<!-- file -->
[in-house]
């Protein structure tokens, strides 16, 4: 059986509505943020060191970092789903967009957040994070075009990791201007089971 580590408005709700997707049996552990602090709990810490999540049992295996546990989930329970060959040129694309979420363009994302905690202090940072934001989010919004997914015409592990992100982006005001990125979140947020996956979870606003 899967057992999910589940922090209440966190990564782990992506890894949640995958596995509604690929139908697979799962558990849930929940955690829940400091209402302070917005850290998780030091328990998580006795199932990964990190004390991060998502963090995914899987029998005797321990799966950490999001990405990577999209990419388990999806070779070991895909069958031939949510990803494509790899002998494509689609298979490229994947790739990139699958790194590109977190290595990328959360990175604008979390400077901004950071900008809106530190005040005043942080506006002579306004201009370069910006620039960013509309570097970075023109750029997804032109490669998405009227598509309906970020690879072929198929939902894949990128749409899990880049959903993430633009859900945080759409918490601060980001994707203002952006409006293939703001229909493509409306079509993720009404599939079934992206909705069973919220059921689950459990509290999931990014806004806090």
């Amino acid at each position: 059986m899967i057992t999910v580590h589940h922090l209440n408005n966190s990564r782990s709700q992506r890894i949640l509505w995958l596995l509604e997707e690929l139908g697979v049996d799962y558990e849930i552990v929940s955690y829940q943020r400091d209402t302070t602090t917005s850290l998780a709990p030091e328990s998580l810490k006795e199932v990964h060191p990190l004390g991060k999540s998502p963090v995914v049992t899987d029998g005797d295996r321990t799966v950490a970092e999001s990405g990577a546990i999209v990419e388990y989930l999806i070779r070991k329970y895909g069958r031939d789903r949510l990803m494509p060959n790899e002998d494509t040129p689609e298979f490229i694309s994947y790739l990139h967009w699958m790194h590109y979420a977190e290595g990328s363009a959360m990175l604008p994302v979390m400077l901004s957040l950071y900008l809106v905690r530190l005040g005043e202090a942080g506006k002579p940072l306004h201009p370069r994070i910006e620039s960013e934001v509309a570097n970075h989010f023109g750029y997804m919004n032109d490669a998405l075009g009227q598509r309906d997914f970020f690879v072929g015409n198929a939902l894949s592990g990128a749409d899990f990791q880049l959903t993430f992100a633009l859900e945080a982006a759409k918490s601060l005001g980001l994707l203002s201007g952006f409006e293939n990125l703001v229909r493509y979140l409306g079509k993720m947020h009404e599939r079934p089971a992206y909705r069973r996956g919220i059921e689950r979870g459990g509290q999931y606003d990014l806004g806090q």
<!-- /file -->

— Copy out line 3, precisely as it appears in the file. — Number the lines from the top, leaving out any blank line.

């Amino acid at each position: 059986m899967i057992t999910v580590h589940h922090l209440n408005n966190s990564r782990s709700q992506r890894i949640l509505w995958l596995l509604e997707e690929l139908g697979v049996d799962y558990e849930i552990v929940s955690y829940q943020r400091d209402t302070t602090t917005s850290l998780a709990p030091e328990s998580l810490k006795e199932v990964h060191p990190l004390g991060k999540s998502p963090v995914v049992t899987d029998g005797d295996r321990t799966v950490a970092e999001s990405g990577a546990i999209v990419e388990y989930l999806i070779r070991k329970y895909g069958r031939d789903r949510l990803m494509p060959n790899e002998d494509t040129p689609e298979f490229i694309s994947y790739l990139h967009w699958m790194h590109y979420a977190e290595g990328s363009a959360m990175l604008p994302v979390m400077l901004s957040l950071y900008l809106v905690r530190l005040g005043e202090a942080g506006k002579p940072l306004h201009p370069r994070i910006e620039s960013e934001v509309a570097n970075h989010f023109g750029y997804m919004n032109d490669a998405l075009g009227q598509r309906d997914f970020f690879v072929g015409n198929a939902l894949s592990g990128a749409d899990f990791q880049l959903t993430f992100a633009l859900e945080a982006a759409k918490s601060l005001g980001l994707l203002s201007g952006f409006e293939n990125l703001v229909r493509y979140l409306g079509k993720m947020h009404e599939r079934p089971a992206y909705r069973r996956g919220i059921e689950r979870g459990g509290q999931y606003d990014l806004g806090q």